In contrast to the relatively weak genetic effects identified in the GWAS (Wellcome Trust Case Control Consortium, 2007
), a common major phenotypic abnormality becomes apparent in CD when the innate immune system is stressed in vivo. This is the result of a severely impaired acute inflammatory response in these individuals (Marks et al., 2006
). We have suggested that the intensity of the inflammatory response in the whole population follows a normal Gaussian distribution. Individuals at the extreme lower tail of this spectrum, as a consequence of the additive effect of many gene variants, are at risk of CD. NOD2, and potentially other systems, provide a compensatory boost to acute inflammation, which is protective in this setting (Marks and Segal, 2008
These studies provide the first demonstration in CD that there is a profound defect in the recruitment of neutrophils after the introduction of E. coli
into the tissues and that the subsequent clearance of these organisms is grossly delayed in this condition. This bacterium was used in these studies because it is the major aerobic component of the bowel flora and present in those regions of the gut affected by CD (Finegold, 1969
). E. coli
have been implicated in the pathogenesis of CD (Rhodes, 2007
), have been found within macrophages in Crohn's tissue (Liu et al., 1995
), and have also been cultured from draining mesenteric lymph nodes (Ambrose et al., 1984b
). Granulomas removed from CD tissue have been shown by PCR to contain E. coli
DNA (Ryan et al., 2004
), and an ileal CD E. coli
isolate (LF82) was capable of inducing granuloma formation in vitro (Meconi et al., 2007
). In addition, we had previously shown that there was an important abnormality of acute inflammation in response to E. coli
in CD (Marks et al., 2006
The observed abnormalities in CD did not occur as a consequence of the inflammatory process, drug therapy, or bowel ulceration. All the patients were in remission and most were not on therapy, with a minority receiving 5-aminosalicylic acid–containing drugs. Bacterial clearance was normal in the control group of subjects with UC, who were also in remission and on 5-aminosalicylic acid or no treatment.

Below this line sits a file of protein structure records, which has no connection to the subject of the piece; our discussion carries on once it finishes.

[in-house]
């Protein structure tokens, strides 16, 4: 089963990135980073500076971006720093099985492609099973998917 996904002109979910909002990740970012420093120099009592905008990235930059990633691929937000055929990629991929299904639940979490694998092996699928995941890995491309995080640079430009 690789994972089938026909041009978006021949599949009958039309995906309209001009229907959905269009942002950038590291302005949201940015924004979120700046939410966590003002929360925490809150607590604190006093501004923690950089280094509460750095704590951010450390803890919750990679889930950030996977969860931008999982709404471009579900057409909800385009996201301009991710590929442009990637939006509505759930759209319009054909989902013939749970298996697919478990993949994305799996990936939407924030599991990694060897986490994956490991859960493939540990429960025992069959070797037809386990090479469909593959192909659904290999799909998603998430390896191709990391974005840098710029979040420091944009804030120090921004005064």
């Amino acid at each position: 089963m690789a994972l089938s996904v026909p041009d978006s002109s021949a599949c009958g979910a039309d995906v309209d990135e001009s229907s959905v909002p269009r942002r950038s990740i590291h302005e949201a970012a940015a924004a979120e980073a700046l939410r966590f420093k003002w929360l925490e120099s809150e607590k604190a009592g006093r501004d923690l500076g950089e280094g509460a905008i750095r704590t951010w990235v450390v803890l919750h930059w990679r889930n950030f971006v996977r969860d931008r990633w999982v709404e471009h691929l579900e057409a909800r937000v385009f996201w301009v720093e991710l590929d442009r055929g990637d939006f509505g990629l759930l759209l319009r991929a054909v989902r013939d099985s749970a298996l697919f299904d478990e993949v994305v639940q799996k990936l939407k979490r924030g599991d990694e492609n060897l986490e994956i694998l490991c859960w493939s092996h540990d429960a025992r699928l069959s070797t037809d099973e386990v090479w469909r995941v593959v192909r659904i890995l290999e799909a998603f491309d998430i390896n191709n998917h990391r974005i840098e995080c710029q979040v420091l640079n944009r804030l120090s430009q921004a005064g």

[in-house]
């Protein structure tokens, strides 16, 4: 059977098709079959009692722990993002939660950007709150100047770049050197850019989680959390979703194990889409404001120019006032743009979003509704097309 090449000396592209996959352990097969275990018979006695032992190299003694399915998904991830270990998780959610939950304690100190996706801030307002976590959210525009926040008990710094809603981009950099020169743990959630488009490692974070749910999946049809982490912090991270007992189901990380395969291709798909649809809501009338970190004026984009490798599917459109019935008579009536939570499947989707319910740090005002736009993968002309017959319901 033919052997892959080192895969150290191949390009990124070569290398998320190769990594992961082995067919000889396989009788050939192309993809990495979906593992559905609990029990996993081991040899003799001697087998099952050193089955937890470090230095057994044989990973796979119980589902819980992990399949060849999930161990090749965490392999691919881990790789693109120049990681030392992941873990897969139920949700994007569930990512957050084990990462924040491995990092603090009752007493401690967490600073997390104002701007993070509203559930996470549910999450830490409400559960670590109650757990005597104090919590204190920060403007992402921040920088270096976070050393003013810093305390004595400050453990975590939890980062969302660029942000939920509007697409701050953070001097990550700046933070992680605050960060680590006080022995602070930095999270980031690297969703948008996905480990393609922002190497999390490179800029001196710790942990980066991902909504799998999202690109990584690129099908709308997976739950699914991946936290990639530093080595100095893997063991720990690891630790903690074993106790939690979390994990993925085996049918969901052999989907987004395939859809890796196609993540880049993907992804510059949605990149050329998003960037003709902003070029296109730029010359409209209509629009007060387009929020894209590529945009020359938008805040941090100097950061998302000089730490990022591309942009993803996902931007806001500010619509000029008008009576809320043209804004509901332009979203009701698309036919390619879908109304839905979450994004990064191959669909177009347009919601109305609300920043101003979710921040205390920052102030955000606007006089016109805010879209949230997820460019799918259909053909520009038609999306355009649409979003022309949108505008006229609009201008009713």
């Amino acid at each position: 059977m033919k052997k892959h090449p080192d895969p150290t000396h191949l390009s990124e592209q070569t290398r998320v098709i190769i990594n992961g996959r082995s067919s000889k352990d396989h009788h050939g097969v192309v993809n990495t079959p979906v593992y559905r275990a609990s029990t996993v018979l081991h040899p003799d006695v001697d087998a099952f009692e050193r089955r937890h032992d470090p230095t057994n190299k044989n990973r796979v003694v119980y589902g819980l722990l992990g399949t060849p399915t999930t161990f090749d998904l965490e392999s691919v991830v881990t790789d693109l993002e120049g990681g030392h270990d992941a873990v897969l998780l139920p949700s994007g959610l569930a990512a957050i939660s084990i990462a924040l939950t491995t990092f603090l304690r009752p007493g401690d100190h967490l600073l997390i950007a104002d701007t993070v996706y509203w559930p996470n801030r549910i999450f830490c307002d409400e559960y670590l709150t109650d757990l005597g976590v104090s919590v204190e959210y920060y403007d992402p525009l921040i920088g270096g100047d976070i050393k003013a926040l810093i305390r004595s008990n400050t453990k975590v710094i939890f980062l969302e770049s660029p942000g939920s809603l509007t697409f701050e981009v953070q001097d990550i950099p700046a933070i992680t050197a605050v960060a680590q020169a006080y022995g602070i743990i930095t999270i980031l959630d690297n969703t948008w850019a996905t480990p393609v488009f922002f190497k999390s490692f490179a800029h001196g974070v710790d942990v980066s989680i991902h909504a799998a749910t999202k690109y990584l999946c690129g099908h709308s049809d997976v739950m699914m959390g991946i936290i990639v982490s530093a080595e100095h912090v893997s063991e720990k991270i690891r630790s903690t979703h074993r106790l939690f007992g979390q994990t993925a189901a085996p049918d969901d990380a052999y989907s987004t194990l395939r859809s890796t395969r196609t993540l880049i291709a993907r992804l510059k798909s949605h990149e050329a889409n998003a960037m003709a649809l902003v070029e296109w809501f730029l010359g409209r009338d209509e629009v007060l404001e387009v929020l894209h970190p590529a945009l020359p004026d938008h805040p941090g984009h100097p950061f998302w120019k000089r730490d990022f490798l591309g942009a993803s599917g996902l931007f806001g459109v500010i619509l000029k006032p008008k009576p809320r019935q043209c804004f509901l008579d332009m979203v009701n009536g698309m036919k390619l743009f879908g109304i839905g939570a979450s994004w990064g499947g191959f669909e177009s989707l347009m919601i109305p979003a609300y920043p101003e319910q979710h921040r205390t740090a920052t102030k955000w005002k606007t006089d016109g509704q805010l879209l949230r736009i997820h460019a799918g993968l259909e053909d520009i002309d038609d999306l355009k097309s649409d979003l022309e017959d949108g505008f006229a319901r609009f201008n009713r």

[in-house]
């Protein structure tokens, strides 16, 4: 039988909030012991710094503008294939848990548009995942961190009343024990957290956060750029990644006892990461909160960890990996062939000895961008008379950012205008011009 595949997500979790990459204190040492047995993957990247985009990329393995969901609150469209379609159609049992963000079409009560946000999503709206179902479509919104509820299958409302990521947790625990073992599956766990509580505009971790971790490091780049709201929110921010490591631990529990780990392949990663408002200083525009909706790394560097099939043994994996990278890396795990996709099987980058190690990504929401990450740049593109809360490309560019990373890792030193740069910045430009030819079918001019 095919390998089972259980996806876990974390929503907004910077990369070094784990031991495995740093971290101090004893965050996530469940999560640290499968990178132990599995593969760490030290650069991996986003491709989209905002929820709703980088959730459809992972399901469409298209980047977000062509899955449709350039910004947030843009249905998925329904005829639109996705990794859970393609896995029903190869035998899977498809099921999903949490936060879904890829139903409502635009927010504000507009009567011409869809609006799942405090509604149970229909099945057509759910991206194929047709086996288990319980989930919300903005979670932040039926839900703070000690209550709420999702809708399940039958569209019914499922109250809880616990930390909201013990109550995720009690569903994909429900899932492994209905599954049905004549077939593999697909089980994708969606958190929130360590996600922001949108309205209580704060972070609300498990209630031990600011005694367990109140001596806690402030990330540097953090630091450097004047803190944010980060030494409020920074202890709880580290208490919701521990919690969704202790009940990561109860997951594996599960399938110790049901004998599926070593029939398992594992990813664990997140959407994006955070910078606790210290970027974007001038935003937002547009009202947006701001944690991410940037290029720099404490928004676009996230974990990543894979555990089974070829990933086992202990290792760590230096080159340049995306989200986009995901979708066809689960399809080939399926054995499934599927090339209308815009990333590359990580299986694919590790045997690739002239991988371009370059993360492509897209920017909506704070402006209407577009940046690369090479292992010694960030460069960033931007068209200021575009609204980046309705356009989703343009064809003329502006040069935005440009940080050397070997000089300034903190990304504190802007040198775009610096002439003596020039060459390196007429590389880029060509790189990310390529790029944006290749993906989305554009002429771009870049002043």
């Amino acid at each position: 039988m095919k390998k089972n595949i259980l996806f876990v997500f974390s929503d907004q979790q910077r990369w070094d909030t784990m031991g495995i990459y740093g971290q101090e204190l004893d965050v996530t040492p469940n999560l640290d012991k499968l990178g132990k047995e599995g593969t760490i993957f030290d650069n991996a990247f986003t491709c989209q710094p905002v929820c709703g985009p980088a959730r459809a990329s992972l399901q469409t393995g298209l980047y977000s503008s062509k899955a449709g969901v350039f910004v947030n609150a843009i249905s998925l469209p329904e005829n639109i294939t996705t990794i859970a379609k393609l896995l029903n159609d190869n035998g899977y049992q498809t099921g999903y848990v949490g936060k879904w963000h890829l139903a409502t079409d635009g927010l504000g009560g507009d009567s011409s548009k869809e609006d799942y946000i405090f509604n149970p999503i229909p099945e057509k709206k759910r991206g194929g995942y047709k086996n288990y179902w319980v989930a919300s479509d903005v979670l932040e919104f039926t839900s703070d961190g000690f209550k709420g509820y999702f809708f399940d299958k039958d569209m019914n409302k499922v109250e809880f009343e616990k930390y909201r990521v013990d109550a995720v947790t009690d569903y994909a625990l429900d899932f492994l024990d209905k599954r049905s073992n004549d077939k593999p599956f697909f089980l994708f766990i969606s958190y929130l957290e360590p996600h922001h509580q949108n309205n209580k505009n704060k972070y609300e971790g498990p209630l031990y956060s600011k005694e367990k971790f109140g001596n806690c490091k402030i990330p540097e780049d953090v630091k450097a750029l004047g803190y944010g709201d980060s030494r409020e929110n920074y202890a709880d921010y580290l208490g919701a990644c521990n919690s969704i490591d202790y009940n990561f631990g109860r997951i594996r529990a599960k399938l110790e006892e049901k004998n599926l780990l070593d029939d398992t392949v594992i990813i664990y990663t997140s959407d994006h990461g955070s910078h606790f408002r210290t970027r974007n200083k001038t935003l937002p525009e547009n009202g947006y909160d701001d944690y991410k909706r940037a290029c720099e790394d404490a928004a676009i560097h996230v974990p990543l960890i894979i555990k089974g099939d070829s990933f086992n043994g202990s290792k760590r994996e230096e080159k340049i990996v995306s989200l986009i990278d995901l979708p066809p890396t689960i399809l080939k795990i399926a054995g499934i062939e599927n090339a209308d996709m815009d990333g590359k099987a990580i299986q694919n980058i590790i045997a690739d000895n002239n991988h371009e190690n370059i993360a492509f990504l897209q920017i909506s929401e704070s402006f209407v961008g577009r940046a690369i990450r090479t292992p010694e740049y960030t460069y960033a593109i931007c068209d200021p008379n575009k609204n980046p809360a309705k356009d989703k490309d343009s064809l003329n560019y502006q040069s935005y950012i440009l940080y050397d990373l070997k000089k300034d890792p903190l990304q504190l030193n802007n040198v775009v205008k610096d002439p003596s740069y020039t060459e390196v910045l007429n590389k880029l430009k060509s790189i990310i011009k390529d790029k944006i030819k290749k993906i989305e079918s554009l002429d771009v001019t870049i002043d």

The rate at which neutrophils accumulate at sites of bacterial ingress into the tissues is crucial to the final outcome. It has previously been demonstrated that in a three-dimensional tissue matrix, bacterial phagocytosis is directly related to neutrophil numbers (Li et al., 2004
). In the absence of adequate neutrophil recruitment, monocytes and macrophages might function in a containing role, such that material remaining after inoculation is surrounded and only slowly degraded (Issekutz et al., 1981
). This is supported by the recovery of bacterial products from Crohn's granulomata (Ryan et al., 2004
The consequence of the delayed neutrophil accumulation is that foreign fecal material is not cleared adequately from the tissues, leading to granulomatous inflammation. Congenital monogenic innate immunodeficiencies, in which neutrophil dysfunction predominates, frequently manifest bowel inflammation that is indistinguishable from CD (Rahman et al., 2008
). These disorders are also associated with major defects in the clearance of foreign material caused by failure of neutrophils to accumulate in sufficient numbers (congenital neutropenias and leukocyte adhesion deficiency), poor digestion within excessively acidic phagolysosomes (chronic granulomatous disease and glycogen storage disease-1b), and impaired vesicle trafficking and fusion of the granules and phagosomes (Chediak-Higashi and Hermansky-Pudlak syndromes). The genes underlying these disorders have not been detected by GWAS of CD because of their extreme rarity.
In the absence of a monogenic lesion in the immune system, CD patients might also be unduly susceptible to bacterial infection, although the necessary large-scale studies have not been performed (Kyle, 1980
; Ambrose et al., 1984a
; Kaplan et al., 2007
). It becomes more difficult to assess the incidence of disease-specific infection once a diagnosis of CD has been made because of confounding factors including surgery, malnutrition, immunosuppressant therapy, and bowel-related complications such as abscesses and fistulae. Another consideration is bacterial load. Most acute infections originate from a small number of inoculating organisms, which even the dampened immunity in CD appears to be able to control. Our findings of the relationship between bacterial dose and clearance are important in this respect because they demonstrate that CD patients can deal efficiently with small numbers of organisms in the tissues but that the clearance mechanisms are overwhelmed by a large bolus of bacteria. CD occurs almost exclusively in the terminal ileum and colon, which respectively contain ~108
bacteria/ml, higher than the 105
bacteria/ml or less in other regions of the small bowel (Farthing, 2004
). Reflux through the ileocaecal valve carries caecal contents into the terminal ileum, elevating the microbial levels in this region (Malbert, 2005
). After surgery, recurrence is seen in ~80% of cases, and where small bowel has been resected, recurrence generally occurs in the small bowel just proximal to the anastomosis. This indicates that recurrence is highly dependent on the proximity to the large bowel contents rather than a specific abnormality associated with the terminal ileum (Cameron et al., 1992